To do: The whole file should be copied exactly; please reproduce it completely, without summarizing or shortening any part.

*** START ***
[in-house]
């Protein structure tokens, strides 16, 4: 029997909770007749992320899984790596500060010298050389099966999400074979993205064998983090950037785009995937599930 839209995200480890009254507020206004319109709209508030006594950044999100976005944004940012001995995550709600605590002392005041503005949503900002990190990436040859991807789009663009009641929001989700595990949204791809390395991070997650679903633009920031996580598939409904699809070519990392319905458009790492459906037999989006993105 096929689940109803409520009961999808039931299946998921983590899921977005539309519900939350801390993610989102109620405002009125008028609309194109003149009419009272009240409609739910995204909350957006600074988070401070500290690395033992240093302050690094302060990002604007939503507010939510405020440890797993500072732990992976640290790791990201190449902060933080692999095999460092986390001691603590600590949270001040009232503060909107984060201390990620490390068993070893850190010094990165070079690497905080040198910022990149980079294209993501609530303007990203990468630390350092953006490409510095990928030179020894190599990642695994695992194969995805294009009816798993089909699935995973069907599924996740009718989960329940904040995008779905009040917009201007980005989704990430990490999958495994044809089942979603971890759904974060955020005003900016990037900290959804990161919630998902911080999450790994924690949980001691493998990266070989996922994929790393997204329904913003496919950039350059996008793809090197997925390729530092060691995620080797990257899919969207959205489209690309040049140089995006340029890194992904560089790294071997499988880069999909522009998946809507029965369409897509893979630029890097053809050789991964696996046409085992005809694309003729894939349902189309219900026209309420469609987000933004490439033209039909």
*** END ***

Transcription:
[in-house]
């Protein structure tokens, strides 16, 4: 029997909770007749992320899984790596500060010298050389099966999400074979993205064998983090950037785009995937599930 839209995200480890009254507020206004319109709209508030006594950044999100976005944004940012001995995550709600605590002392005041503005949503900002990190990436040859991807789009663009009641929001989700595990949204791809390395991070997650679903633009920031996580598939409904699809070519990392319905458009790492459906037999989006993105 096929689940109803409520009961999808039931299946998921983590899921977005539309519900939350801390993610989102109620405002009125008028609309194109003149009419009272009240409609739910995204909350957006600074988070401070500290690395033992240093302050690094302060990002604007939503507010939510405020440890797993500072732990992976640290790791990201190449902060933080692999095999460092986390001691603590600590949270001040009232503060909107984060201390990620490390068993070893850190010094990165070079690497905080040198910022990149980079294209993501609530303007990203990468630390350092953006490409510095990928030179020894190599990642695994695992194969995805294009009816798993089909699935995973069907599924996740009718989960329940904040995008779905009040917009201007980005989704990430990490999958495994044809089942979603971890759904974060955020005003900016990037900290959804990161919630998902911080999450790994924690949980001691493998990266070989996922994929790393997204329904913003496919950039350059996008793809090197997925390729530092060691995620080797990257899919969207959205489209690309040049140089995006340029890194992904560089790294071997499988880069999909522009998946809507029965369409897509893979630029890097053809050789991964696996046409085992005809694309003729894939349902189309219900026209309420469609987000933004490439033209039909």